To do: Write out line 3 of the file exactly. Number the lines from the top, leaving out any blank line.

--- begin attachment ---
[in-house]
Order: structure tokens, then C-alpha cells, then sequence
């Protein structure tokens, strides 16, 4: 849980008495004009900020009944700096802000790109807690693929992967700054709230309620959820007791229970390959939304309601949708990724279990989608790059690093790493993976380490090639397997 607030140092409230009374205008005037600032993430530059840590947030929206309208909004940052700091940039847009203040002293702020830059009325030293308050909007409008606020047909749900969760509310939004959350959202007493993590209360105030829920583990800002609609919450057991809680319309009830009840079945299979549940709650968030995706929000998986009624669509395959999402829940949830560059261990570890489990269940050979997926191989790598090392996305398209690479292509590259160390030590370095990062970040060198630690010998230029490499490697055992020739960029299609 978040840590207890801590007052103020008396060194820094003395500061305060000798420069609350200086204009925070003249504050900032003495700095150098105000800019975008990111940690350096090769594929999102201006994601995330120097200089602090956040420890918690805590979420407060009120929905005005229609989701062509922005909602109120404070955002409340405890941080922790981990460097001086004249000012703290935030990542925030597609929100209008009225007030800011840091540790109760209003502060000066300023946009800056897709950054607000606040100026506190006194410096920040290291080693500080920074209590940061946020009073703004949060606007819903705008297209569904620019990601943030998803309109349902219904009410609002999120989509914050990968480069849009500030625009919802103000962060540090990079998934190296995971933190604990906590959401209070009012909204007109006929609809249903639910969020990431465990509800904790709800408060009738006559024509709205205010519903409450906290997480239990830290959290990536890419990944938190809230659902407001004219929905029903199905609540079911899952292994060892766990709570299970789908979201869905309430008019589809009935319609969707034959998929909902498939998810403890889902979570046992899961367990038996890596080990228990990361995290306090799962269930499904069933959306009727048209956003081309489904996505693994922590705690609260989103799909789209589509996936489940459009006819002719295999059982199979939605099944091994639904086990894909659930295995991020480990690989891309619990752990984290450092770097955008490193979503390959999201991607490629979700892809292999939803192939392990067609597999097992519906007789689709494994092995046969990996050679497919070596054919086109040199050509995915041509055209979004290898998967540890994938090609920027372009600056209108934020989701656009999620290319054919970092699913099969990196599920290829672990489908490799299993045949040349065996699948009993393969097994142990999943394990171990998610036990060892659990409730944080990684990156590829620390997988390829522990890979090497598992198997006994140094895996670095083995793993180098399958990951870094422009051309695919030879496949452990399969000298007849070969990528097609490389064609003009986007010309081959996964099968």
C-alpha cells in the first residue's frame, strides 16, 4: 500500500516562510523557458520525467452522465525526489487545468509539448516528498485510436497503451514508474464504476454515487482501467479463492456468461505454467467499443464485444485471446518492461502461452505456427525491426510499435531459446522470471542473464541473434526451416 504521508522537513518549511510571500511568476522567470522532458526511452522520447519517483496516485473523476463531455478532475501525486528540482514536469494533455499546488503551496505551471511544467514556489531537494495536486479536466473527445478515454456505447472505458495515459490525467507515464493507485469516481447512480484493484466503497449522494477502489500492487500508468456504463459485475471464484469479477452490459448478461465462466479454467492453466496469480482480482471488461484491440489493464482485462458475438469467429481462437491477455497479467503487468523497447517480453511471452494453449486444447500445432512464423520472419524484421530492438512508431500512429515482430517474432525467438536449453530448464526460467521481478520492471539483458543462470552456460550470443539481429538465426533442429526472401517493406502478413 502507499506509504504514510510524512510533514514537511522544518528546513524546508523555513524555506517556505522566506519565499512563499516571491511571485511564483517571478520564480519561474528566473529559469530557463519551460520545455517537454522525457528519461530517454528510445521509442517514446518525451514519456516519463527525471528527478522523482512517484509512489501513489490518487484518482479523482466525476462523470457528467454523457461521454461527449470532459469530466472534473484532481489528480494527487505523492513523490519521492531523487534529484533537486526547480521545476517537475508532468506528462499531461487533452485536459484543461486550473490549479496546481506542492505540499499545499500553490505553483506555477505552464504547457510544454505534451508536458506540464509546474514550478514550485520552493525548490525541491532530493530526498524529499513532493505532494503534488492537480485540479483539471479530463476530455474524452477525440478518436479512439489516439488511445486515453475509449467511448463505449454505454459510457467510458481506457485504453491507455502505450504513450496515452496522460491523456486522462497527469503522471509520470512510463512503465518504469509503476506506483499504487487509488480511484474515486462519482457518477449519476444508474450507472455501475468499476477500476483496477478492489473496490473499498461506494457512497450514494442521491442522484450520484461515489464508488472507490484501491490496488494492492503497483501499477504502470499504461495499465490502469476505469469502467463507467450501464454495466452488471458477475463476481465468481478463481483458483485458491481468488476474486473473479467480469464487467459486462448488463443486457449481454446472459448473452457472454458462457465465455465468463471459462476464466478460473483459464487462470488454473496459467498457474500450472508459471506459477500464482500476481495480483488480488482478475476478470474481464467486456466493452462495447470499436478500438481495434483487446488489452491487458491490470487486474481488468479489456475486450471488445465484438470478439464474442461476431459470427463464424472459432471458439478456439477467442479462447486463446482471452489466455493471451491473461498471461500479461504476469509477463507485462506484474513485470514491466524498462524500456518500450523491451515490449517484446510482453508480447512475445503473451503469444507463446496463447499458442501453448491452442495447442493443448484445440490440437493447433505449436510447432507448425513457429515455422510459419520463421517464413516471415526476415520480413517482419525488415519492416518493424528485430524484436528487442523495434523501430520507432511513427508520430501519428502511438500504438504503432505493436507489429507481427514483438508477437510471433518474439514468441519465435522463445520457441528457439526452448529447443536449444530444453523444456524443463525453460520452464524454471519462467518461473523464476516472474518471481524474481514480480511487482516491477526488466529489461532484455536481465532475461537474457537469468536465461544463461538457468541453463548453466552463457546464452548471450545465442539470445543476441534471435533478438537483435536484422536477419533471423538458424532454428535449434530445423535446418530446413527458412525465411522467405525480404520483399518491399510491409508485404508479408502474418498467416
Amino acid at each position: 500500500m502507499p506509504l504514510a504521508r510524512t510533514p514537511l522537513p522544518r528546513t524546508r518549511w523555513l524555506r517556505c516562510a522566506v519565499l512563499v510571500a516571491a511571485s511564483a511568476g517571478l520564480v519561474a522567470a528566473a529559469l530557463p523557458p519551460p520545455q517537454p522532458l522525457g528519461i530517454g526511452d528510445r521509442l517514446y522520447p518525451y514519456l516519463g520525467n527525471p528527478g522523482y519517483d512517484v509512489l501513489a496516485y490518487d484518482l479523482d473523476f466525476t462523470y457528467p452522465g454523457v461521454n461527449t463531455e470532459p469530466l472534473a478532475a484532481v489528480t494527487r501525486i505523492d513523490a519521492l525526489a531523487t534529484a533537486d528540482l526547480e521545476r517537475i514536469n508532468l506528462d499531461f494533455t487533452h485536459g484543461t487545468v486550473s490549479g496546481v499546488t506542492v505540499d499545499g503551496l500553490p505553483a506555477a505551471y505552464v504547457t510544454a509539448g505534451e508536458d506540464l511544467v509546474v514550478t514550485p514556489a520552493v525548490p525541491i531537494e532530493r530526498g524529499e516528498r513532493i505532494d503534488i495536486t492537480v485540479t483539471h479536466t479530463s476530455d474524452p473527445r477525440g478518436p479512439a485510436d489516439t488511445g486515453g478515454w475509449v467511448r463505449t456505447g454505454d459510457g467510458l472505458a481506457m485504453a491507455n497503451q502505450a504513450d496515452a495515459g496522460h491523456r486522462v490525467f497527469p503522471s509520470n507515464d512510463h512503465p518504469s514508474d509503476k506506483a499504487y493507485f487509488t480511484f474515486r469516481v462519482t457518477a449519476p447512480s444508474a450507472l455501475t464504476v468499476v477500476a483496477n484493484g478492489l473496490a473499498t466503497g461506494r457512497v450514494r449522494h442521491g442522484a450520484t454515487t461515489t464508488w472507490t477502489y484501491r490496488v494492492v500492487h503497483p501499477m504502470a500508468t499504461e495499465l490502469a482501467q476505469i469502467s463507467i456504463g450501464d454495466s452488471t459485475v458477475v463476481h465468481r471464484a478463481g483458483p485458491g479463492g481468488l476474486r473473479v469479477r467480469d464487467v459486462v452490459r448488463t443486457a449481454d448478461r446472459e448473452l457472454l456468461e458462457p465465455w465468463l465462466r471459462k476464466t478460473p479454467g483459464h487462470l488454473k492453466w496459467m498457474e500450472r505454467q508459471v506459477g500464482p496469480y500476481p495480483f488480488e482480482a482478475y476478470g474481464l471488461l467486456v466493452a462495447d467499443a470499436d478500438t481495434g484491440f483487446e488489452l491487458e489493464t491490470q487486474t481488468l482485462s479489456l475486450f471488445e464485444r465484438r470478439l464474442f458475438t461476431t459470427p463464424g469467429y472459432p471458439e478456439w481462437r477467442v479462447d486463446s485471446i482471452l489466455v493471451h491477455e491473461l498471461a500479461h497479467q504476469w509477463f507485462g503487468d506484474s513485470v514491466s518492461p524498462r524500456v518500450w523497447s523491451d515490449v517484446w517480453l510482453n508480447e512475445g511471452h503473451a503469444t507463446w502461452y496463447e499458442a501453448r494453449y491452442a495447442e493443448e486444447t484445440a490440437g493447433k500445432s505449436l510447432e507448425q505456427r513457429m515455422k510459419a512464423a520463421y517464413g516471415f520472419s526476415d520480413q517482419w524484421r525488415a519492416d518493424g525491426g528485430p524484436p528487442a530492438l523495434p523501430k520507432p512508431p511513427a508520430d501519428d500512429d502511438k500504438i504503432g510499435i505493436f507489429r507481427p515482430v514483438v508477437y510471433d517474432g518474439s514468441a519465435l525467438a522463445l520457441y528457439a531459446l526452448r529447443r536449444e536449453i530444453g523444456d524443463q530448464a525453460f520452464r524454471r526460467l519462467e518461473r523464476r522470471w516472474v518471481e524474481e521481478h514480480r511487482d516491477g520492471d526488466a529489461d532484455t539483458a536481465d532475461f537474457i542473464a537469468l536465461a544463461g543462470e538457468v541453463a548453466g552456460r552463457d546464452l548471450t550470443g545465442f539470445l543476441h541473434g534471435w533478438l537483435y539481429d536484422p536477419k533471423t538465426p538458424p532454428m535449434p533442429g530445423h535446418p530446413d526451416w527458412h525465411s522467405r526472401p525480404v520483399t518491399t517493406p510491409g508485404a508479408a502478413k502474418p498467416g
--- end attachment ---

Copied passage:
């Protein structure tokens, strides 16, 4: 849980008495004009900020009944700096802000790109807690693929992967700054709230309620959820007791229970390959939304309601949708990724279990989608790059690093790493993976380490090639397997 607030140092409230009374205008005037600032993430530059840590947030929206309208909004940052700091940039847009203040002293702020830059009325030293308050909007409008606020047909749900969760509310939004959350959202007493993590209360105030829920583990800002609609919450057991809680319309009830009840079945299979549940709650968030995706929000998986009624669509395959999402829940949830560059261990570890489990269940050979997926191989790598090392996305398209690479292509590259160390030590370095990062970040060198630690010998230029490499490697055992020739960029299609 978040840590207890801590007052103020008396060194820094003395500061305060000798420069609350200086204009925070003249504050900032003495700095150098105000800019975008990111940690350096090769594929999102201006994601995330120097200089602090956040420890918690805590979420407060009120929905005005229609989701062509922005909602109120404070955002409340405890941080922790981990460097001086004249000012703290935030990542925030597609929100209008009225007030800011840091540790109760209003502060000066300023946009800056897709950054607000606040100026506190006194410096920040290291080693500080920074209590940061946020009073703004949060606007819903705008297209569904620019990601943030998803309109349902219904009410609002999120989509914050990968480069849009500030625009919802103000962060540090990079998934190296995971933190604990906590959401209070009012909204007109006929609809249903639910969020990431465990509800904790709800408060009738006559024509709205205010519903409450906290997480239990830290959290990536890419990944938190809230659902407001004219929905029903199905609540079911899952292994060892766990709570299970789908979201869905309430008019589809009935319609969707034959998929909902498939998810403890889902979570046992899961367990038996890596080990228990990361995290306090799962269930499904069933959306009727048209956003081309489904996505693994922590705690609260989103799909789209589509996936489940459009006819002719295999059982199979939605099944091994639904086990894909659930295995991020480990690989891309619990752990984290450092770097955008490193979503390959999201991607490629979700892809292999939803192939392990067609597999097992519906007789689709494994092995046969990996050679497919070596054919086109040199050509995915041509055209979004290898998967540890994938090609920027372009600056209108934020989701656009999620290319054919970092699913099969990196599920290829672990489908490799299993045949040349065996699948009993393969097994142990999943394990171990998610036990060892659990409730944080990684990156590829620390997988390829522990890979090497598992198997006994140094895996670095083995793993180098399958990951870094422009051309695919030879496949452990399969000298007849070969990528097609490389064609003009986007010309081959996964099968």